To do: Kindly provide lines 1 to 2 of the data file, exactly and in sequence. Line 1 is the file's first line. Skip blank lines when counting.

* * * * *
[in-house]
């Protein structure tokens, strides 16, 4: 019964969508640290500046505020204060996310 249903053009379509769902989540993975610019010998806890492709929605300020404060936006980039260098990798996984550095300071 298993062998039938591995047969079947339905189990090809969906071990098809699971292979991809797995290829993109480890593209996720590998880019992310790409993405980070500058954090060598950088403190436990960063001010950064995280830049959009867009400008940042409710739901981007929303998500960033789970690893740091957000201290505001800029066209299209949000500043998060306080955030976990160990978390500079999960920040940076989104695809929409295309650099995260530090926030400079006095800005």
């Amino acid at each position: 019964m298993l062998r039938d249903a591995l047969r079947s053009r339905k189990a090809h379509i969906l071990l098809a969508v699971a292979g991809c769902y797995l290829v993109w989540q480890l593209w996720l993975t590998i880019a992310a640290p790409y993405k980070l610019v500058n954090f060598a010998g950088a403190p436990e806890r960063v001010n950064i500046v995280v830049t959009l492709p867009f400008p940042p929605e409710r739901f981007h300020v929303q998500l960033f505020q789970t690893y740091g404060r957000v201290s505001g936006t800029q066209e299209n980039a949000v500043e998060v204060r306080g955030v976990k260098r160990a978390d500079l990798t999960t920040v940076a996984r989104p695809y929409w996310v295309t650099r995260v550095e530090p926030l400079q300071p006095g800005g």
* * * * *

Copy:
[in-house]
């Protein structure tokens, strides 16, 4: 019964969508640290500046505020204060996310 249903053009379509769902989540993975610019010998806890492709929605300020404060936006980039260098990798996984550095300071 298993062998039938591995047969079947339905189990090809969906071990098809699971292979991809797995290829993109480890593209996720590998880019992310790409993405980070500058954090060598950088403190436990960063001010950064995280830049959009867009400008940042409710739901981007929303998500960033789970690893740091957000201290505001800029066209299209949000500043998060306080955030976990160990978390500079999960920040940076989104695809929409295309650099995260530090926030400079006095800005």